It's been a while since I posted any of my USCF games in my blog. I didn't play at all for most of the winter and have recently began playing on a more regular basis.
I write this with several audiences in mind, but mainly for those students who participate at the Munster Chess Club in northwest Indiana.
I will be posting games from two tournaments - both at the Glenwood Chess Club at a time control of G/45 with a 5 second delay.
The first game features a very aggressive opening: The Ruy Lopez Marshall Gambit. Black is sacrificing a pawn for very fast development with an idea for a swift checkmate. White's idea is to survive the onslaught and take the extra pawn into a (probably) winning endgame. The first 15 moves of the game are textbook theory.
The next game is my 5th game against a specific opponent where I've played white in every game! He's a youth player who has some very strong tactical abilities! My record against him before this game was 2-2. I've lost twice to his Scandinavian Defense (should be three losses, but a tactical oversight allowed me to win one!). My only "clean" win was a handful of years back - I played 1.d4 and didn't have many troubles. Strangely, I haven't played 1.d4 in a rated game since! However, I feel that if I tried it again, he'll wipe me off the board! He was approximately 400 points lower when that game was played!
I decided to try avoiding the possibility of facing his Scandinavian. I did not prepare anything specific for him - but for the first time in my USCF career, I played 1.Nf3!
We ended up playing the Sicilian Dragon: Soltis Variation (after 12.h4 h5). The move order we used was certainly different than what I'm familiar with! Ok, finally ... the game!
My next game is a great lesson on why you SHOULD castle! Truthfully, I missed a key move in my opening and my opponent (who I've played several times in the past) took swift advantage! While I didn't play well, she was on top of every detail - especially at the end! (I'll give Eva a shout-out here as well. Eva was the bottom seed of the section [a 1501, unofficially a 1490, while the lower section was U1500] and had a great tournament!!)
I was aiming for a Semi-Slav: Moscow variation.
The final round of this tournament was against a young player who I hadn't lost to before (but now, he's much higher rated than I am! He has improved greatly!). Also, I was white in past games but now he plays as white. He outplayed me in the middle game and I made a very bold decision to complicate things. I escaped with a draw, but I probably didn't deserve it.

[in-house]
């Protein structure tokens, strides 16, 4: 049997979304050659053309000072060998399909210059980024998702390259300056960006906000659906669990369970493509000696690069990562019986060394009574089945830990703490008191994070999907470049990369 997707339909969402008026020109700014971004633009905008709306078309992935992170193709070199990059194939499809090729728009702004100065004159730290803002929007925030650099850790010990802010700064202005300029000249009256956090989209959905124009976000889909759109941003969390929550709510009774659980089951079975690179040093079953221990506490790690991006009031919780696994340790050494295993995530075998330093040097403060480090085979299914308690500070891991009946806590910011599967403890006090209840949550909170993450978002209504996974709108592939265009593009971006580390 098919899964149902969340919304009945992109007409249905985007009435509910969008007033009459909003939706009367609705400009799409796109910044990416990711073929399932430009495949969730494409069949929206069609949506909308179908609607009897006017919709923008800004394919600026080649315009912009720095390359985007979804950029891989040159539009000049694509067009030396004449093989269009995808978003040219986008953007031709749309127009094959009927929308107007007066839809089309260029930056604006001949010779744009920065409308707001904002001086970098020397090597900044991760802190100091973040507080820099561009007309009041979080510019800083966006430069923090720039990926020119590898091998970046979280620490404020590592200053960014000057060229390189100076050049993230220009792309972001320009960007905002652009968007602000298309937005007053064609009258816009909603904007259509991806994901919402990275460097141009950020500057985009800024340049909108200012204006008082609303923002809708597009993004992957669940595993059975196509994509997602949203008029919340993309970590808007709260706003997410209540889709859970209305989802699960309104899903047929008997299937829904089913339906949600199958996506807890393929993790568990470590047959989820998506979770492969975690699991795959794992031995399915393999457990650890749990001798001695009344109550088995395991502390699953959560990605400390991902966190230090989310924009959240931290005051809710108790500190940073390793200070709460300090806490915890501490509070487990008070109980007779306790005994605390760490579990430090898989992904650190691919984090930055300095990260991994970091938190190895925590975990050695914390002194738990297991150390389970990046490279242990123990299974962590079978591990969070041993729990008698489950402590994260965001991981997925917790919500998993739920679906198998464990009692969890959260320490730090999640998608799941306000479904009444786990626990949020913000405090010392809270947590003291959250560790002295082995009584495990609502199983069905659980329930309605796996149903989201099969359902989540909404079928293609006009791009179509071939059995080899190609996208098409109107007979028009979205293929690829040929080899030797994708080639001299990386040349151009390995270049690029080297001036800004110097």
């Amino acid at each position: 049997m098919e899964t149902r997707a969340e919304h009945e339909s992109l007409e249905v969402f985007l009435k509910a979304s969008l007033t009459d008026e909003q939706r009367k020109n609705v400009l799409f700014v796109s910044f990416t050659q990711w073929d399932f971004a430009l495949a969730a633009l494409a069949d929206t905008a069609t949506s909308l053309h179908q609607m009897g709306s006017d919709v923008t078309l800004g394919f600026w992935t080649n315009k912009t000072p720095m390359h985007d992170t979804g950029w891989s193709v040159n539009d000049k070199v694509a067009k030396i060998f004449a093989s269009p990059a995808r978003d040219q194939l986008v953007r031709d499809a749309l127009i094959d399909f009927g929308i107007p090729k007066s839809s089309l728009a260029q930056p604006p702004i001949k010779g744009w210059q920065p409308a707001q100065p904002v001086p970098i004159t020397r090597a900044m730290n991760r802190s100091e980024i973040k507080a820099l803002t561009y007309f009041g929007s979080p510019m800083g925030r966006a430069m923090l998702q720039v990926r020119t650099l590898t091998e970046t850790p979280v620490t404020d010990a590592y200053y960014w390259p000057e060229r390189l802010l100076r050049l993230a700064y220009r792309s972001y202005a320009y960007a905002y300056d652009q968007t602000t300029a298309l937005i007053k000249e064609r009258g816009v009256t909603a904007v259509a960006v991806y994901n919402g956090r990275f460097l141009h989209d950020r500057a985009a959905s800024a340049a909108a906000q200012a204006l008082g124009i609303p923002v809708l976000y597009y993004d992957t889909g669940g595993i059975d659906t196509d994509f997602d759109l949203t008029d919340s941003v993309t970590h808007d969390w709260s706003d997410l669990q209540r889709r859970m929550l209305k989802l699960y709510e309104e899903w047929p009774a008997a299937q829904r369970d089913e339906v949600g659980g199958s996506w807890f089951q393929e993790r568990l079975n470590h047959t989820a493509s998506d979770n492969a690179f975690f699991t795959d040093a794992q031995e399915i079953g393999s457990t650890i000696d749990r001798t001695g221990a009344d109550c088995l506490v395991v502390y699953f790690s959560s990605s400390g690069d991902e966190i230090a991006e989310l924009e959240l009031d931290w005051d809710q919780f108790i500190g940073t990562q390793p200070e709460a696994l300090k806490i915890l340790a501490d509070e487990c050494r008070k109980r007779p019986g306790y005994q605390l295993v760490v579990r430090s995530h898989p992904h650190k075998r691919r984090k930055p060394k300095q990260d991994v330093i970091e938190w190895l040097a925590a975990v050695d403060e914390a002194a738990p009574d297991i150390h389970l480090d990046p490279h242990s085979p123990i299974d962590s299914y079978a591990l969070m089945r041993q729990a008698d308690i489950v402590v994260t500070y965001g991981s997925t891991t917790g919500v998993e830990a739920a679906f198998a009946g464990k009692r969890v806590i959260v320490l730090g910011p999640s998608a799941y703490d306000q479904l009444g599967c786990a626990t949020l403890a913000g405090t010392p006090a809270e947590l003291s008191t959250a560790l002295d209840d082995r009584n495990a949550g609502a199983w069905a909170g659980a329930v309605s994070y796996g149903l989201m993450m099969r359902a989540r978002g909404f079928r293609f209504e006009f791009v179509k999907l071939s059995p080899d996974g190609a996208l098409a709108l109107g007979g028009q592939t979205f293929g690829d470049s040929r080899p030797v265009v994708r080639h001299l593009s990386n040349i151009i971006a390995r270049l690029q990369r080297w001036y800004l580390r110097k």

I would go back to Glenwood next Sunday and partake in another tournament. There were no prizes available, but the entry fee was the lowest that I've seen (Glenwood hosts $5 events once a month! No prizes, but I attend for the chess!!). I started the event as the top seed (which is NOT all fun and games, by the way) but by the 2nd round, another player registered and took my spot as the top seed. I would go on to win the event with a 3.5/4 score!
Here is my first round game.
My next round is against someone who seems to show consistent improvement. I was fortunate to lure him into an opening trap but he made things interesting throughout the game. The material imbalance was unusual but my extra material won the game for me.
The third round was against someone who I've never defeated in a USCF rated game (despite his remarks of: "this guy beats up on me!" I've only bested him once in a rapid game!). The last time I played him in a rated contest, he was approximately 200 points lower than he currently is - so I concluded that he's a better player than what his rating suggests.
I was unhappy with my position for most of the game. I felt that I implemented an incorrect plan and probably should have ended up in more trouble than what happened. I don't have the entire game recorded due to time trouble. We ended up reaching a draw with White having a rook + pawn and Black having just a rook. He had an opportunity to win via the Philador method, but did not know the proper set up. I was able to execute repetitive checks and eventually took the pawn.
Whether I won or drew that game, I was going to be paired with my next opponent (perhaps a loss would have gotten me that pairing too, as Mr. Luster had a preplanned withdrawal from the final round). The last time I played against Mr. Winick, I played a Nimzo-Indian, which is what I have been playing lately, but I did not feel like dealing with that sort of position. I have been reviving the Semi-Slav: Botvinnik variation lately (despite incorrectly playing it against Eva Harrison above!) and wanted to try that again. Instead, White opted for the Exchange Slav - something I haven't even looked at or seen in YEARS. So I opened the game by allowing a position I was very unfamiliar with against a stronger opponent.
My opening was terrible. I only won the game due to a tactic that was missed.
I'm looking forward to the next Glenwood tournament!
I play at a chess club in Highland, IN on a weekly basis. We are an adult-only chess club that regularly plays 3 round unrated tournaments with a G/20 time control (no delay or increment). The first round is at 7:30 every Tuesday and withdrawals aren't allowed. Sometimes, a 4th round is played if there are an odd number of participants (thus, having to give BYEs). We collect $1 per appearance from each player.
The club meets inside of Meijer in their cafe on Indianapolis Blvd in Highland, IN. Our strongest players are at A/B class USCF strength. We are looking to increase our weekly attendance. We do not charge a "club membership" fee - just the $1 for playing in a tournament. USCF membership is not required. Our tournaments are similar to a "quad", where players of similar strengths are paired against each other to the best of the Tournament Director's ability. Any questions about the club I play at (and help direct) can be sent to my messages on here!
Thanks for reading!